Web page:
3. You developed other problems which increased your discomfort of flying
Discomfort with flying can stem from a number of other fears: heights, crowds, closed-in spaces (claustrophobia), panic attacks, and feeling trapped or out of control.
Perhaps you are someone who has had panic attacks. Your first panic attack might have been in a sales meeting or just before giving a speech. Then, slowly but surely, the panic attacks started to occur elsewhere, such as in a car or on the subway, in a restaurant or a grocery store, in a church or in wide-open spaces.
Most people who have panic attacks need to believe that they can escape a fearful place easily, that they won’t feel trapped or out of control. Well now, planes don’t sound too much like they fit that criteria!
For example, you board a plane, find your seat and then sit back to watch other people board. A few minutes later you hear the announcements beginning, and you realize that the door is about to close. What if you don’t like feeling trapped, and the idea of the door closing makes you feel trapped? At this point you may experience a rush of sensations: racing heart; light-headedness or dizziness; cold, clammy hands; tingling in your fingers, toes and mouth; difficulty breathing; becoming very hot or claustrophobic. Coupled with all these physical symptoms, you may have the urge to rush off the plane, thinking, “I’m about to lose control, and I’m going to be trapped,” “I’m going to go crazy,” “I’ll have a heart attack,” “I can’t tolerate these feelings,” or, “I’ll make a fool of myself.” Thoughts such as these will obviously increase your panic.
Any time you face your fears — such as claustrophobia — you may experience some symptoms of panic. If you have had uncomfortable symptoms on a recent flight, it wouldn’t be surprising, then, for you to start questioning how well you will handle yourself on your next flight. Ironically, the more you worry about such problems, the greater the likelihood that they will occur. If you become worried enough, you may stop flying altogether as the only means you know to insure your comfort.
4. You had several months of stress prior to becoming uncomfortable
Your first difficulties with flying might have come after a period of stress in your life. This frequently relates to people who have developed panic attacks. We know from research that people tend to have their first panic attack following six to eight months of stress. This stress often relates to the theme of loss, such as death in the family, long-standing illness of someone close to you, moving, changing jobs, divorce. Even some events that seem like gains, such as marriage or having a child, can precede the first panic attack. Each of these positive events includes not only something that you gain, such as a partner or a son or daughter, but some sense of loss, such as your freedom, your ability to control your time, and your independence.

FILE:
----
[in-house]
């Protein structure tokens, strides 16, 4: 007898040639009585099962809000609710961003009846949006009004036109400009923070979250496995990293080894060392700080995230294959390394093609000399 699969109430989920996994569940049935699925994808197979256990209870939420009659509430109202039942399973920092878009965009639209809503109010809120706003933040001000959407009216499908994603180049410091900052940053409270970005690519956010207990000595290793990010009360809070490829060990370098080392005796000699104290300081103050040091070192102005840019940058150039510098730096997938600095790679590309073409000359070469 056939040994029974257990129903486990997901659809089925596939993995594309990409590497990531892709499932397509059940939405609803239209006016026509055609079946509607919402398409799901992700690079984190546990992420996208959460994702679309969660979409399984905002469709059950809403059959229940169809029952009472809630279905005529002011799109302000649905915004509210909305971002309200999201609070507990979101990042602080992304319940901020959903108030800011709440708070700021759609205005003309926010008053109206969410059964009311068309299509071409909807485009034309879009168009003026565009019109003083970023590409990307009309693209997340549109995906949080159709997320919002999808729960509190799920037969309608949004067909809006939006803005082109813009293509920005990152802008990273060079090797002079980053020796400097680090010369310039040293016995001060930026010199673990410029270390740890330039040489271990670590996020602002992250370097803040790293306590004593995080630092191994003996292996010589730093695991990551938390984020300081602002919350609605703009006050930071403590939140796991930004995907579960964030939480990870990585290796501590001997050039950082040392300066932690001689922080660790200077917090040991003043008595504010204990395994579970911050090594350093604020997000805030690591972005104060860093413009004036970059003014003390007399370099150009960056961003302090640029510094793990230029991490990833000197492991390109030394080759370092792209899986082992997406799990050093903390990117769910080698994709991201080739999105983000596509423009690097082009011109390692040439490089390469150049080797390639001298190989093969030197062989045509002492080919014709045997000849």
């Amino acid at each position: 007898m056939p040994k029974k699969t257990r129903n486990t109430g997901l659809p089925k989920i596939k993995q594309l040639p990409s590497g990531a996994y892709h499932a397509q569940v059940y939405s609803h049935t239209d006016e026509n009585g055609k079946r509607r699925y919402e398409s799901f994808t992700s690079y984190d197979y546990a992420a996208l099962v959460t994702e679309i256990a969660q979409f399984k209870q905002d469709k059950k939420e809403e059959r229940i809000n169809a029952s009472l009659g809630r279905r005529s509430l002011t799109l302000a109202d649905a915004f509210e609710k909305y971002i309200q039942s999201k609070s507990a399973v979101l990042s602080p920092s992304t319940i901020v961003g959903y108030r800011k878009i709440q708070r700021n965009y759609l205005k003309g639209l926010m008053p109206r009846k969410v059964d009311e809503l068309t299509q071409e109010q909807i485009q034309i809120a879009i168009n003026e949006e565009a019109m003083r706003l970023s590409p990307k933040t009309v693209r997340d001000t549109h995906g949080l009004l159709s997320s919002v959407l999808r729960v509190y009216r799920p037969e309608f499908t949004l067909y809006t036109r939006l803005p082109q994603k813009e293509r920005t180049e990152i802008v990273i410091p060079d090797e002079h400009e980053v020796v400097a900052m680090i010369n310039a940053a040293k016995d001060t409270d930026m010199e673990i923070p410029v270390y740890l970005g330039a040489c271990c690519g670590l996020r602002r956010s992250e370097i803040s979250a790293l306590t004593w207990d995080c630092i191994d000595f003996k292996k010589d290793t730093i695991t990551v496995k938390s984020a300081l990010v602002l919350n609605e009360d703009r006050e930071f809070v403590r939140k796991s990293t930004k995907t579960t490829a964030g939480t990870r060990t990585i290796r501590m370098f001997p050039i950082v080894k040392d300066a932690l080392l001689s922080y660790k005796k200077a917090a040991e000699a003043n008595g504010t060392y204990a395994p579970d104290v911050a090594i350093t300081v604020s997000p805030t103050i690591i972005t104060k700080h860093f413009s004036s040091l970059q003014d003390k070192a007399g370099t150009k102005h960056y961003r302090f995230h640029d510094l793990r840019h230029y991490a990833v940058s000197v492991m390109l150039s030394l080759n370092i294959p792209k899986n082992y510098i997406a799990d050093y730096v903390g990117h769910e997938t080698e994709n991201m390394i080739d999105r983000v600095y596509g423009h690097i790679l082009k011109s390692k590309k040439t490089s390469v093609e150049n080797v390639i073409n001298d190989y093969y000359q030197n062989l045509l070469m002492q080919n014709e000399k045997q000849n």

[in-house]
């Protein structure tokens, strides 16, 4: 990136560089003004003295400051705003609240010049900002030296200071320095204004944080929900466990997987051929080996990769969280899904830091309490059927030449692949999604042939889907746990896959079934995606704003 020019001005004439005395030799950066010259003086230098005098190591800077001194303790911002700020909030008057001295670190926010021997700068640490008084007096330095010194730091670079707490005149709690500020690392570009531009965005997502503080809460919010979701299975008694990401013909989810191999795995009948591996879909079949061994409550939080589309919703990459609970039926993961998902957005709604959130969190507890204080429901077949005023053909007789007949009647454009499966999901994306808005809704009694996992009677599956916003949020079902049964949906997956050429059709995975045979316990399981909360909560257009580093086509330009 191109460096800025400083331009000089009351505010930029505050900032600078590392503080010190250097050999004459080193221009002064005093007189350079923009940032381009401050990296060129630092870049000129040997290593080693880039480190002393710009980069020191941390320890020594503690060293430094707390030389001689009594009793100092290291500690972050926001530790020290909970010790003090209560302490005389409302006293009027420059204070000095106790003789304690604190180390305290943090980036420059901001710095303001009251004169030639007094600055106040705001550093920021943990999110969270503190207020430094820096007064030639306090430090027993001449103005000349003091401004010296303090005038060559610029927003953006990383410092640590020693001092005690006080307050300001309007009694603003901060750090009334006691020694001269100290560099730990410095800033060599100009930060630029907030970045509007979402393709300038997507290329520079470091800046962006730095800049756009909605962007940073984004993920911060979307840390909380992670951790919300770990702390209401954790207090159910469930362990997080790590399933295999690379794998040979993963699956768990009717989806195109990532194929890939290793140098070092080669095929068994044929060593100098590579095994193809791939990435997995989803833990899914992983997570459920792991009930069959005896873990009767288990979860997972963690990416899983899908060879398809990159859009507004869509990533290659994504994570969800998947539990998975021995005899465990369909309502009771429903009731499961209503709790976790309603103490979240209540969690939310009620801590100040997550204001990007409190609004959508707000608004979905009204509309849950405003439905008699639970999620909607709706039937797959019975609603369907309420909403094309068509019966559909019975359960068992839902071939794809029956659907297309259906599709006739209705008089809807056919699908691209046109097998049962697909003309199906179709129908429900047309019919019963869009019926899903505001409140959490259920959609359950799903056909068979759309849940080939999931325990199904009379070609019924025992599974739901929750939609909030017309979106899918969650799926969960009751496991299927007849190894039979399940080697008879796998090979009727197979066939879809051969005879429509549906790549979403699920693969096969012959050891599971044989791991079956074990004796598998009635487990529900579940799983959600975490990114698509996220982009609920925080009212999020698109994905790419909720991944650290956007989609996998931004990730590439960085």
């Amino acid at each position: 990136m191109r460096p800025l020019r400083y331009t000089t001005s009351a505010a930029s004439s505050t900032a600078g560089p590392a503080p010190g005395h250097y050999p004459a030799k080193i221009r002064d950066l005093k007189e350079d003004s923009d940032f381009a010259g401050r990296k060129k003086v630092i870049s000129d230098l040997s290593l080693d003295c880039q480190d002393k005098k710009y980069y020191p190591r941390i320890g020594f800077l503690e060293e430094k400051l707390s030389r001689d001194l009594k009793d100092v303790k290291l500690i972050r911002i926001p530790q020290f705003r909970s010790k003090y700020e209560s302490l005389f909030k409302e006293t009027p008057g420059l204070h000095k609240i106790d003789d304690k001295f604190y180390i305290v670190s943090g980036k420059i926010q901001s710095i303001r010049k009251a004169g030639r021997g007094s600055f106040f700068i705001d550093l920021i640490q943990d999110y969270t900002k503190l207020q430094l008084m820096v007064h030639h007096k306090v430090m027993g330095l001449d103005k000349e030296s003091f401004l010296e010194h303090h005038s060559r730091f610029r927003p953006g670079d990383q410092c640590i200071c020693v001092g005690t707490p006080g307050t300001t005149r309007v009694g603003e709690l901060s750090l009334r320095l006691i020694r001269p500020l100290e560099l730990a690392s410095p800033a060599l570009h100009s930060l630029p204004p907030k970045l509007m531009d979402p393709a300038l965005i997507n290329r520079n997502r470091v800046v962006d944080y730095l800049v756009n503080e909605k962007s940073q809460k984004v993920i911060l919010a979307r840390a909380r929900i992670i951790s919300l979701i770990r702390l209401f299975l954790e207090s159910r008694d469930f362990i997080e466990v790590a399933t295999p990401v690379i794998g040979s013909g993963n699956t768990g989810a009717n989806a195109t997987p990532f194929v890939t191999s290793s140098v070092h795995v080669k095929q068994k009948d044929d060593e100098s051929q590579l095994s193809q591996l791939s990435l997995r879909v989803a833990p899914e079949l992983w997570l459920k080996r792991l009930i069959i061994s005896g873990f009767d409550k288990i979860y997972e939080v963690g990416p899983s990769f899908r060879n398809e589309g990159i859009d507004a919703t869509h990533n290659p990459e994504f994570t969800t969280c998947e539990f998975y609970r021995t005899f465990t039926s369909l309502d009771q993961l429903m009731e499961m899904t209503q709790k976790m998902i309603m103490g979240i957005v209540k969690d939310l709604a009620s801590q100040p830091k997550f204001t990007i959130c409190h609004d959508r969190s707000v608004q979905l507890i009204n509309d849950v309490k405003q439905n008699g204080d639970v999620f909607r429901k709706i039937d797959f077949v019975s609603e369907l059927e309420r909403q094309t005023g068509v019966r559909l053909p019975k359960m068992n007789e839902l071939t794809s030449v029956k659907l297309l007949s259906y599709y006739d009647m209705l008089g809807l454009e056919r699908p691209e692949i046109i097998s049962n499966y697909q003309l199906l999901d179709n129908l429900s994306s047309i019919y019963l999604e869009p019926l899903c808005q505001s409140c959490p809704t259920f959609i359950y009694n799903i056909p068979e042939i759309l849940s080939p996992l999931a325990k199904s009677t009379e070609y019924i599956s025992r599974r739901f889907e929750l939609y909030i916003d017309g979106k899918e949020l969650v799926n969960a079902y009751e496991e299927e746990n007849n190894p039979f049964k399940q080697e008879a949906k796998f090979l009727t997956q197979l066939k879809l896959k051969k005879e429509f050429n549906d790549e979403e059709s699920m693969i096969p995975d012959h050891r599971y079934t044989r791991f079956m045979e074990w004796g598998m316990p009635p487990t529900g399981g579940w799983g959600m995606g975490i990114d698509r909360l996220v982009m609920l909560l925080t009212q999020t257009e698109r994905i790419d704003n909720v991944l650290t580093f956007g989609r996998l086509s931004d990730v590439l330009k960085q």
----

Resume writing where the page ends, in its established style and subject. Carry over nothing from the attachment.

If you go through a very stressful period, it is as though your mind becomes more vulnerable and more fragile. Then, out of the clear blue, you have your first panic attack. If these panic attacks continue, then you will begin to fear places or situations in which you feel trapped or out of control. Airplanes can fit into that category, since you don’t get to fly the plane and you don’t get to get off whenever you want!
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What did you learn about how your discomfort started?
Did you notice several possible causes? Even more important than how your difficulty started is why it still exists.
For instance, did any part of your discomfort come from concerns about the airline industry? If so, then you will want to pay attention to that issue in the section called “Learning how to fly comfortably.” You cannot get the complete benefits of this self-help program until you decide to trust the airline industry. As long as you believe that commercial aviation is inherently dangerous, then there are no techniques to make your flights comfortable. If your goal is to fly comfortably, then you must add the goal of making peace with the airlines.
Then make sure you continue studying with this material. Reassurance about airline safety alone may not be enough. If you have been worrying for a while, your worries may continue even with new data. You may need many or all of the skills I’m offering in this program. They will help you translate your new trust in the industry into comfort on your future flights.